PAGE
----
and carry away agricultural, industrial, and municipal waste. Given increasing demands for water from the Columbia River and its tributaries, it is important to understand how the value of water varies across each of these different types of water use.
Water resources in the western United States have traditionally been allocated across competing uses via legal or institutional means, not by markets. As noted in Chapter 5, water resources in the western U.S. are typically allocated by the prior appropriation doctrine, which tends to fix the allocation of water across a specific set of uses. In an attempt to add flexibility to the prior appropriation doctrine, traditional definitions of “beneficial use” are being reconsidered in many western U.S. states by specifying how water rights holders use water. This requires some understanding the economic value of water across a range of different uses. There is a rich literature on the value of water in a number of uses, including agricultural, industrial, municipal, recreational, and hydropower uses. Estimates of water value can be influenced by a variety of factors. These include measurement techniques employed, the nature of the data used in the assessment, and assumptions made in the estimation. Spatial and temporal aspects of water use also affect its value.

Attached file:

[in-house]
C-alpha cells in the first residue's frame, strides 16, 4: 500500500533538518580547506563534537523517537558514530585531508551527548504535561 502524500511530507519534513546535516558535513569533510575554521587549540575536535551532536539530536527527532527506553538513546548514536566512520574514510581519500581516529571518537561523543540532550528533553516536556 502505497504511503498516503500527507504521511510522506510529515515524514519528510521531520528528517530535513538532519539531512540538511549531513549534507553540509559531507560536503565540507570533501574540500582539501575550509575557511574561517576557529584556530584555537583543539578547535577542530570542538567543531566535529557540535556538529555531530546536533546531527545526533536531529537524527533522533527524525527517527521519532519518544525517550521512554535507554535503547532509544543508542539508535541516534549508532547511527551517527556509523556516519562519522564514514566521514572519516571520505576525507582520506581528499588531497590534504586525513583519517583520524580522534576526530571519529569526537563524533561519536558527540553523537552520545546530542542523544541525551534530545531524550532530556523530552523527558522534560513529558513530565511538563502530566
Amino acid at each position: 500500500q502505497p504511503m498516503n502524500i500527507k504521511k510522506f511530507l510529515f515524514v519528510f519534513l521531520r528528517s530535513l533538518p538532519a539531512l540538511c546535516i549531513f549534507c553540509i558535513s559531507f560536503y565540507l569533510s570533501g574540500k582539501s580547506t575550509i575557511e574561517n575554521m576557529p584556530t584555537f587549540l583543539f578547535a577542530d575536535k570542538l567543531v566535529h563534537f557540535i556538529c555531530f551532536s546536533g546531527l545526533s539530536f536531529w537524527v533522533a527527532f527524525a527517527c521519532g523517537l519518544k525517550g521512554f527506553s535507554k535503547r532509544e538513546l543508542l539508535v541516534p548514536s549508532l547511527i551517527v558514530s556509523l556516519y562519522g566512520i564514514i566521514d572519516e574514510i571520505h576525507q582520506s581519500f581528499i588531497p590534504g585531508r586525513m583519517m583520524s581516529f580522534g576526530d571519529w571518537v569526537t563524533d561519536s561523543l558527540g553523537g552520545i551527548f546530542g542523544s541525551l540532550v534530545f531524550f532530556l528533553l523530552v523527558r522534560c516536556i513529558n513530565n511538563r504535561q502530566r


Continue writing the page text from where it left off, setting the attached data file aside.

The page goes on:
The economic definition of value is tied to the concept of willingness to pay. This concept holds that the value of an item is equal to what an individual is willing to pay for it (in monetary terms) or in terms of what the individual would give up to obtain the item. This concept of willingness to pay is also related to the notion of “demand” and is related to the relationship between the demand for a good and its price. Specifically, a price-demand relationship can be viewed as an expression of marginal willingness to pay for the item (the term “marginal” refers to the value of the next or incremental unit demanded). This marginal willingness to pay usually declines with units consumed. In addition to the direct measurement of marginal willingness to pay for water, the concept of alternative cost can be used to assign values to water in various uses. With this concept, the value of water is defined as the cost of the least expensive alternative to water (Gibbons, 1986). The following values for various use categories are derived primarily from a review of the literature (Gibbons, 1986), in which values from several studies in each water use category were synthesized. Values listed in this section are expressed in 1999 U.S. dollars unless indicated otherwise.